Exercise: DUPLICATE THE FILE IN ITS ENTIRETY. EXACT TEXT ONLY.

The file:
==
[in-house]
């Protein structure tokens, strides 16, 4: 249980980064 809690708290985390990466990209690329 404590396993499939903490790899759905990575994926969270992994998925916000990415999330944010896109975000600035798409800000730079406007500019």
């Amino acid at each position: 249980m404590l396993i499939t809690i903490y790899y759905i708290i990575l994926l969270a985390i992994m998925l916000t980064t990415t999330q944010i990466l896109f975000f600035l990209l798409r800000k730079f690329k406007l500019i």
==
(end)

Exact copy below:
[in-house]
């Protein structure tokens, strides 16, 4: 249980980064 809690708290985390990466990209690329 404590396993499939903490790899759905990575994926969270992994998925916000990415999330944010896109975000600035798409800000730079406007500019």
């Amino acid at each position: 249980m404590l396993i499939t809690i903490y790899y759905i708290i990575l994926l969270a985390i992994m998925l916000t980064t990415t999330q944010i990466l896109f975000f600035l990209l798409r800000k730079f690329k406007l500019i």